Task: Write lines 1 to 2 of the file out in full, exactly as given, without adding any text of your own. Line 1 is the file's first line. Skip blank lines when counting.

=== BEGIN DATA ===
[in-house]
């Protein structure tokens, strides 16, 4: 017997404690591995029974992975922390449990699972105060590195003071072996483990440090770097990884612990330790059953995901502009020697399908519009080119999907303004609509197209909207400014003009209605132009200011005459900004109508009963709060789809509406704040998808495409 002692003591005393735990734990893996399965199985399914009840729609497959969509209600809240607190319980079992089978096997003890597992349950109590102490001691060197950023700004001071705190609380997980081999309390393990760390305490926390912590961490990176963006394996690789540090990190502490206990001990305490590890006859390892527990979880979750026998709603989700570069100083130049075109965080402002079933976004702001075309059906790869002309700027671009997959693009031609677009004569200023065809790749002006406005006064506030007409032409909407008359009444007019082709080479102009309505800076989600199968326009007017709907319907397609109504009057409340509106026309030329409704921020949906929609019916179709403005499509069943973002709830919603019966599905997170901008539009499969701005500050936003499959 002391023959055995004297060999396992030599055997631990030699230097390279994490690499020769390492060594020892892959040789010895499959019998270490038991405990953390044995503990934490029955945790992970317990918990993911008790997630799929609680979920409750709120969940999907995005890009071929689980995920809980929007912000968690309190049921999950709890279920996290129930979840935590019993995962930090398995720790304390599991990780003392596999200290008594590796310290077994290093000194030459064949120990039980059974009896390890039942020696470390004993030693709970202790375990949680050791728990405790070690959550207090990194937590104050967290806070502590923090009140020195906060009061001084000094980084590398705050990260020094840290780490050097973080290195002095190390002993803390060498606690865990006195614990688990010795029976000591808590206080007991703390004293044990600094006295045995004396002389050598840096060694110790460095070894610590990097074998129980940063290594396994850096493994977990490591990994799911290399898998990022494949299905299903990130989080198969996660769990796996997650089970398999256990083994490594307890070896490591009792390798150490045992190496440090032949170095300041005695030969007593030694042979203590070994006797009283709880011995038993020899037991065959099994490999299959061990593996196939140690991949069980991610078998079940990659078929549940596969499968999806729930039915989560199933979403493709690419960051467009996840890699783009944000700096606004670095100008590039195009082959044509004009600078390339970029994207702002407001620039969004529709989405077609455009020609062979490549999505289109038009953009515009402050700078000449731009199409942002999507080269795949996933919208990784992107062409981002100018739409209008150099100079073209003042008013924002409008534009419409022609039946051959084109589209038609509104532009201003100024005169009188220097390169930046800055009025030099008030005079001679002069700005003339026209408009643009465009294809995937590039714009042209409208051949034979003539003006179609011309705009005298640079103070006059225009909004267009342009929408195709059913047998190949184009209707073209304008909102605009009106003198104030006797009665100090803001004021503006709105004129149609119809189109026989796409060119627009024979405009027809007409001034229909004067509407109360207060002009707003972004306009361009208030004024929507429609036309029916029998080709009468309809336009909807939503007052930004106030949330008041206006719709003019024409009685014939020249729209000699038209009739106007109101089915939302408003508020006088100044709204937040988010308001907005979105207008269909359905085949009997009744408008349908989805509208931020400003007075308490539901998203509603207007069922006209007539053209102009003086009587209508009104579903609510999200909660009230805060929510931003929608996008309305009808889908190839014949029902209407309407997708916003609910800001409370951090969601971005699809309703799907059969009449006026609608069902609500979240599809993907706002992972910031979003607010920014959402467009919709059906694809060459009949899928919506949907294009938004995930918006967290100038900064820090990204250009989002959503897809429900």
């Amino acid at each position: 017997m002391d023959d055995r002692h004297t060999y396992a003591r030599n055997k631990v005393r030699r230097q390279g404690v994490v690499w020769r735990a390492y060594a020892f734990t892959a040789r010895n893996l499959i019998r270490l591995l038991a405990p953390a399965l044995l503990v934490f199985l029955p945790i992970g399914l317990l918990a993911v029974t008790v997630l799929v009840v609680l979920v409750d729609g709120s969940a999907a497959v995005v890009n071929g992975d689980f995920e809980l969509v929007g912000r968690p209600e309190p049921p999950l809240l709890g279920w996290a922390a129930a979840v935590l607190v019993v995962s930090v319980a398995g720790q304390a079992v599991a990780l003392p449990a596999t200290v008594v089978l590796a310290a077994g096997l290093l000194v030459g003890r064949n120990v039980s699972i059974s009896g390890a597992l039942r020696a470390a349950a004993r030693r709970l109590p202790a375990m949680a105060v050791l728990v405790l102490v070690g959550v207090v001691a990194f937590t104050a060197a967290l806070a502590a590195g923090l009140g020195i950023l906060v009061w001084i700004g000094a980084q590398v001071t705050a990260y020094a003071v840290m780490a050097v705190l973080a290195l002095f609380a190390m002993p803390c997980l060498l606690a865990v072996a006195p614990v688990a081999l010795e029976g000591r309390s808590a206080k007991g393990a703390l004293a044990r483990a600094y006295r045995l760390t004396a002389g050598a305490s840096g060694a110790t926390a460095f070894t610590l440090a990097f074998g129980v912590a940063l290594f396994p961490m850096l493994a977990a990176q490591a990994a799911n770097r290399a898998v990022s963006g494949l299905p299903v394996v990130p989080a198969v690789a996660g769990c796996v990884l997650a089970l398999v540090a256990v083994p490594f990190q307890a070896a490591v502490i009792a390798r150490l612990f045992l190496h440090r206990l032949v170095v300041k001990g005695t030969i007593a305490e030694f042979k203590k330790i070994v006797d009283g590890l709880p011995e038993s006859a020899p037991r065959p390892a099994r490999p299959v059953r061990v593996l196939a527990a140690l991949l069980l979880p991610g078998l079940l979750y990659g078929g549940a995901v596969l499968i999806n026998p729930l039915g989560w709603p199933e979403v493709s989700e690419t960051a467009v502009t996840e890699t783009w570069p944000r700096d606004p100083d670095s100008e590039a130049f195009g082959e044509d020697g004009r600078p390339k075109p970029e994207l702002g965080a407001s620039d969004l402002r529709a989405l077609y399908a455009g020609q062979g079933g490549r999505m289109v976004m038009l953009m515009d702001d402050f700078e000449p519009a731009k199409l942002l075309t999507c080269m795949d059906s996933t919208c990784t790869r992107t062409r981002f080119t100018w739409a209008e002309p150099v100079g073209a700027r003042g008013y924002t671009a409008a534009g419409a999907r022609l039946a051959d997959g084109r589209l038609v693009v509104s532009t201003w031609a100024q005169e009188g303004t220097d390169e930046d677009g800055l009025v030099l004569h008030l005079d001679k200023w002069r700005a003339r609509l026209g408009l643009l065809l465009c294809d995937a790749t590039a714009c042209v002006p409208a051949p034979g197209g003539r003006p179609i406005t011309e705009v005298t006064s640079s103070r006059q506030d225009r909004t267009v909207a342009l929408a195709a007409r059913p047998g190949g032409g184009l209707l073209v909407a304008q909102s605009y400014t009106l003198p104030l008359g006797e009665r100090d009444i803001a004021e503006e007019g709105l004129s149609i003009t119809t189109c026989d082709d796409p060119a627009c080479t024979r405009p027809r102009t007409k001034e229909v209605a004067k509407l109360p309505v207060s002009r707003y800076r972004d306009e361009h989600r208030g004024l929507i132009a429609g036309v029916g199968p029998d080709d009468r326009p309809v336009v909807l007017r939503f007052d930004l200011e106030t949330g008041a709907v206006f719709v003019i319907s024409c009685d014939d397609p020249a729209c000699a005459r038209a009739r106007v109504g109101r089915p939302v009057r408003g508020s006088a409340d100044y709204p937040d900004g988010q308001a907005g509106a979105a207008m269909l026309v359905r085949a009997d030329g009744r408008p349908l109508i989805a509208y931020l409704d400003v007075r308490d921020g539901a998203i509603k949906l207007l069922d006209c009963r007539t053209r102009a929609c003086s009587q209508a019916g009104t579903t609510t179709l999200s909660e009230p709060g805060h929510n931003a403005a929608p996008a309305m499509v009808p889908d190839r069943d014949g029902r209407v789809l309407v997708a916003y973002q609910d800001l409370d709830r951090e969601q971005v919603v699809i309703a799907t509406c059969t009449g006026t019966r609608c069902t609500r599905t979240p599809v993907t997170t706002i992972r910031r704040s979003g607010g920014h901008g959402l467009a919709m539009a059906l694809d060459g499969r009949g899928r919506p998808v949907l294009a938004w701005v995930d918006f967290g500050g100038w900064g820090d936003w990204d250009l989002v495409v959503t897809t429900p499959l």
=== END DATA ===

[in-house]
């Protein structure tokens, strides 16, 4: 017997404690591995029974992975922390449990699972105060590195003071072996483990440090770097990884612990330790059953995901502009020697399908519009080119999907303004609509197209909207400014003009209605132009200011005459900004109508009963709060789809509406704040998808495409 002692003591005393735990734990893996399965199985399914009840729609497959969509209600809240607190319980079992089978096997003890597992349950109590102490001691060197950023700004001071705190609380997980081999309390393990760390305490926390912590961490990176963006394996690789540090990190502490206990001990305490590890006859390892527990979880979750026998709603989700570069100083130049075109965080402002079933976004702001075309059906790869002309700027671009997959693009031609677009004569200023065809790749002006406005006064506030007409032409909407008359009444007019082709080479102009309505800076989600199968326009007017709907319907397609109504009057409340509106026309030329409704921020949906929609019916179709403005499509069943973002709830919603019966599905997170901008539009499969701005500050936003499959 002391023959055995004297060999396992030599055997631990030699230097390279994490690499020769390492060594020892892959040789010895499959019998270490038991405990953390044995503990934490029955945790992970317990918990993911008790997630799929609680979920409750709120969940999907995005890009071929689980995920809980929007912000968690309190049921999950709890279920996290129930979840935590019993995962930090398995720790304390599991990780003392596999200290008594590796310290077994290093000194030459064949120990039980059974009896390890039942020696470390004993030693709970202790375990949680050791728990405790070690959550207090990194937590104050967290806070502590923090009140020195906060009061001084000094980084590398705050990260020094840290780490050097973080290195002095190390002993803390060498606690865990006195614990688990010795029976000591808590206080007991703390004293044990600094006295045995004396002389050598840096060694110790460095070894610590990097074998129980940063290594396994850096493994977990490591990994799911290399898998990022494949299905299903990130989080198969996660769990796996997650089970398999256990083994490594307890070896490591009792390798150490045992190496440090032949170095300041005695030969007593030694042979203590070994006797009283709880011995038993020899037991065959099994490999299959061990593996196939140690991949069980991610078998079940990659078929549940596969499968999806729930039915989560199933979403493709690419960051467009996840890699783009944000700096606004670095100008590039195009082959044509004009600078390339970029994207702002407001620039969004529709989405077609455009020609062979490549999505289109038009953009515009402050700078000449731009199409942002999507080269795949996933919208990784992107062409981002100018739409209008150099100079073209003042008013924002409008534009419409022609039946051959084109589209038609509104532009201003100024005169009188220097390169930046800055009025030099008030005079001679002069700005003339026209408009643009465009294809995937590039714009042209409208051949034979003539003006179609011309705009005298640079103070006059225009909004267009342009929408195709059913047998190949184009209707073209304008909102605009009106003198104030006797009665100090803001004021503006709105004129149609119809189109026989796409060119627009024979405009027809007409001034229909004067509407109360207060002009707003972004306009361009208030004024929507429609036309029916029998080709009468309809336009909807939503007052930004106030949330008041206006719709003019024409009685014939020249729209000699038209009739106007109101089915939302408003508020006088100044709204937040988010308001907005979105207008269909359905085949009997009744408008349908989805509208931020400003007075308490539901998203509603207007069922006209007539053209102009003086009587209508009104579903609510999200909660009230805060929510931003929608996008309305009808889908190839014949029902209407309407997708916003609910800001409370951090969601971005699809309703799907059969009449006026609608069902609500979240599809993907706002992972910031979003607010920014959402467009919709059906694809060459009949899928919506949907294009938004995930918006967290100038900064820090990204250009989002959503897809429900």